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Adaptive Weighted Discriminator for Training Generative Adversarial Networks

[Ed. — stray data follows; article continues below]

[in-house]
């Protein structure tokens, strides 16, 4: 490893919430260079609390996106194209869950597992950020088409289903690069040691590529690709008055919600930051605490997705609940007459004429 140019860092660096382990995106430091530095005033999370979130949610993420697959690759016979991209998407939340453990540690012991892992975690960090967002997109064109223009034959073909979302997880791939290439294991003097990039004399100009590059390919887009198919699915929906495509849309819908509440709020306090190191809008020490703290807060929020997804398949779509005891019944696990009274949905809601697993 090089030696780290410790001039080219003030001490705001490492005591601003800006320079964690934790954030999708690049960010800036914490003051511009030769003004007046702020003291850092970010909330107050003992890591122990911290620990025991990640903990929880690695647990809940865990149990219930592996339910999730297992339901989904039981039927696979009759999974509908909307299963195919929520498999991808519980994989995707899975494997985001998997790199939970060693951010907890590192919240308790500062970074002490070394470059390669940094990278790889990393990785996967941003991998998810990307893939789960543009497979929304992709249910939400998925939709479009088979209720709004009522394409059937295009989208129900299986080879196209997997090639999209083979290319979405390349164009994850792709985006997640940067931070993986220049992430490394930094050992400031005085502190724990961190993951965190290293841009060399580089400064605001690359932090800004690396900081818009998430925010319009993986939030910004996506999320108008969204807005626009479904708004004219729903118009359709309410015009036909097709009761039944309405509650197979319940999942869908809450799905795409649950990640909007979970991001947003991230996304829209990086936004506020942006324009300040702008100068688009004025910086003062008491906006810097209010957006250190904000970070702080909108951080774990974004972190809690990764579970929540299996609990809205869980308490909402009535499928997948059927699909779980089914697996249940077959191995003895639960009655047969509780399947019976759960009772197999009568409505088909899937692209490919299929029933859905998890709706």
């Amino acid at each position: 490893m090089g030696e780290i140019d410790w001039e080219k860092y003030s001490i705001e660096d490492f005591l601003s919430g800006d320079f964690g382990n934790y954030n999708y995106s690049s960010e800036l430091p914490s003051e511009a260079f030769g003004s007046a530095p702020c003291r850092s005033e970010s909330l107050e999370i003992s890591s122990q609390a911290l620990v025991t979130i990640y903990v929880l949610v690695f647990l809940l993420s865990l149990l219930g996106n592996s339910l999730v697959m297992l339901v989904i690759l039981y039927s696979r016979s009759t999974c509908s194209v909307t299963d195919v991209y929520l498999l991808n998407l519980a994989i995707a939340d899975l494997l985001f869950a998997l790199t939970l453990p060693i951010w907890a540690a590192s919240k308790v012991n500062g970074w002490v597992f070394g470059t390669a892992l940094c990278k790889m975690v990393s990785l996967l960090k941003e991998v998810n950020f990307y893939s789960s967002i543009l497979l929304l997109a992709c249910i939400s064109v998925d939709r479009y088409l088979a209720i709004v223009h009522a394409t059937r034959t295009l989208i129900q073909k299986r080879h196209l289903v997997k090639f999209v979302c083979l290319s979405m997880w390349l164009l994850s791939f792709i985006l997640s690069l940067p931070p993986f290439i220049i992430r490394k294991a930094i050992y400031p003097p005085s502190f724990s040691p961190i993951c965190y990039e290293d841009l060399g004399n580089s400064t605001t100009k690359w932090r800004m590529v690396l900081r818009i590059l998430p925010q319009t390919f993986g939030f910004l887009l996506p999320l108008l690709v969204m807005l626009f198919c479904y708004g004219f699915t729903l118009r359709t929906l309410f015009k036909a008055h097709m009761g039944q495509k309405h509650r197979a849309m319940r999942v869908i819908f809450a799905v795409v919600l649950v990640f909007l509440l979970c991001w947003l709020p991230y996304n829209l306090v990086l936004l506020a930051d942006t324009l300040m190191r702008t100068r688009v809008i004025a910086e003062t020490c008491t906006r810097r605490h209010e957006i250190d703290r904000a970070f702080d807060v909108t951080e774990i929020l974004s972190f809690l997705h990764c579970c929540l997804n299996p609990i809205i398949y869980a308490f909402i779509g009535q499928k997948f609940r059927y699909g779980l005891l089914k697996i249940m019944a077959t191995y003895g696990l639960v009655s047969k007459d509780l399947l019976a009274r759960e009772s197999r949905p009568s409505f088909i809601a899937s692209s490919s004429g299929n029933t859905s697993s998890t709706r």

Generative adversarial network (GAN) has become one of the most important neural network models for classical unsupervised machine learning. A variety of discriminator loss functions have been developed to train GAN's discriminators and they all have a common structure: a sum of real and fake losses that only depends on the actual and generated data respectively. One challenge associated with an equally weighted sum of two losses is that the training may benefit one loss but harm the other, which we show causes instability and mode collapse. In this paper, we introduce a new family of discriminator loss functions that adopts a weighted sum of real and fake parts, which we call adaptive weighted loss functions or aw-loss functions. Using the gradients of the real and fake parts of the loss, we can adaptively choose weights to train a discriminator in the direction that benefits the GAN's stability. Our method can be potentially applied to any discriminator model with a loss that is a sum of the real and fake parts. Experiments validated the effectiveness of our loss functions on unconditional and conditional image generation tasks, improving the baseline results by a significant margin on CIFAR-10, STL-10, and CIFAR-100 datasets in Inception Scores (IS) and Frechet Inception Distance (FID) metrics.